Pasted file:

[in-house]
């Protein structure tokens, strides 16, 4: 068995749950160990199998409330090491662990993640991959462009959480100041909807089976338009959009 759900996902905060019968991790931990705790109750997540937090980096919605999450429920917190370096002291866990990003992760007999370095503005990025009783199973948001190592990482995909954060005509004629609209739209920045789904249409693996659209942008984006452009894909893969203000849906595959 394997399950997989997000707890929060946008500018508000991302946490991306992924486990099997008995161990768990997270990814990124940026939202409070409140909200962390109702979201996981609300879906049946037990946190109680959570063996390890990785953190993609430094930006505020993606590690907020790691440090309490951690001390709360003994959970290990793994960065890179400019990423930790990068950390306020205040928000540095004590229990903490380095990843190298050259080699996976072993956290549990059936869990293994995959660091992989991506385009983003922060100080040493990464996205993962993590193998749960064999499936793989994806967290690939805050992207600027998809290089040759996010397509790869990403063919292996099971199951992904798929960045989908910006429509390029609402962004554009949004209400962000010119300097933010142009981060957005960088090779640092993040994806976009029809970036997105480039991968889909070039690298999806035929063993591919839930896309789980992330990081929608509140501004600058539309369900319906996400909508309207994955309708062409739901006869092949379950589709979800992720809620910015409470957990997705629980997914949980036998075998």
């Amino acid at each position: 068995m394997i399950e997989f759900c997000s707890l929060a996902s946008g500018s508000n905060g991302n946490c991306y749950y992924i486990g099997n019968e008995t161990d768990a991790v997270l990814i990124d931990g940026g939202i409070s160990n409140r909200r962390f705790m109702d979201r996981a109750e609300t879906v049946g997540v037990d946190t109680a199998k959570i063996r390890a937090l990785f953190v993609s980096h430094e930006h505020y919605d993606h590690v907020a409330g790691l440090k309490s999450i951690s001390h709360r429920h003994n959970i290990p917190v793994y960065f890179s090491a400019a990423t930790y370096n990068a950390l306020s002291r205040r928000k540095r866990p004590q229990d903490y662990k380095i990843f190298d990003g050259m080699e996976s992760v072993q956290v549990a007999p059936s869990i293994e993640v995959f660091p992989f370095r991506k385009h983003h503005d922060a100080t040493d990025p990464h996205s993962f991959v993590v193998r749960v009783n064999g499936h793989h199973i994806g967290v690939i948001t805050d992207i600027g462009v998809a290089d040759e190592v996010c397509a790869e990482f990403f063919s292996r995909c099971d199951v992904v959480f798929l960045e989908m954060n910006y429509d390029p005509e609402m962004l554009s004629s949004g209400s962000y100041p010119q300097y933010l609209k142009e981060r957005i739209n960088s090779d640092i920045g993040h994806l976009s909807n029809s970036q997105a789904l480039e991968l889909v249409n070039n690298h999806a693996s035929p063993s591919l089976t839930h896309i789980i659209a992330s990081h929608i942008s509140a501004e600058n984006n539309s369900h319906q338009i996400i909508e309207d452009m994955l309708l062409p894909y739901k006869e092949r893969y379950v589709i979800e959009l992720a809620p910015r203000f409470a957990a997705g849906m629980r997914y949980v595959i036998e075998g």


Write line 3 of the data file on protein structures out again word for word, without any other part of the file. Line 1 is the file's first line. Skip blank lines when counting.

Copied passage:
């Amino acid at each position: 068995m394997i399950e997989f759900c997000s707890l929060a996902s946008g500018s508000n905060g991302n946490c991306y749950y992924i486990g099997n019968e008995t161990d768990a991790v997270l990814i990124d931990g940026g939202i409070s160990n409140r909200r962390f705790m109702d979201r996981a109750e609300t879906v049946g997540v037990d946190t109680a199998k959570i063996r390890a937090l990785f953190v993609s980096h430094e930006h505020y919605d993606h590690v907020a409330g790691l440090k309490s999450i951690s001390h709360r429920h003994n959970i290990p917190v793994y960065f890179s090491a400019a990423t930790y370096n990068a950390l306020s002291r205040r928000k540095r866990p004590q229990d903490y662990k380095i990843f190298d990003g050259m080699e996976s992760v072993q956290v549990a007999p059936s869990i293994e993640v995959f660091p992989f370095r991506k385009h983003h503005d922060a100080t040493d990025p990464h996205s993962f991959v993590v193998r749960v009783n064999g499936h793989h199973i994806g967290v690939i948001t805050d992207i600027g462009v998809a290089d040759e190592v996010c397509a790869e990482f990403f063919s292996r995909c099971d199951v992904v959480f798929l960045e989908m954060n910006y429509d390029p005509e609402m962004l554009s004629s949004g209400s962000y100041p010119q300097y933010l609209k142009e981060r957005i739209n960088s090779d640092i920045g993040h994806l976009s909807n029809s970036q997105a789904l480039e991968l889909v249409n070039n690298h999806a693996s035929p063993s591919l089976t839930h896309i789980i659209a992330s990081h929608i942008s509140a501004e600058n984006n539309s369900h319906q338009i996400i909508e309207d452009m994955l309708l062409p894909y739901k006869e092949r893969y379950v589709i979800e959009l992720a809620p910015r203000f409470a957990a997705g849906m629980r997914y949980v595959i036998e075998g």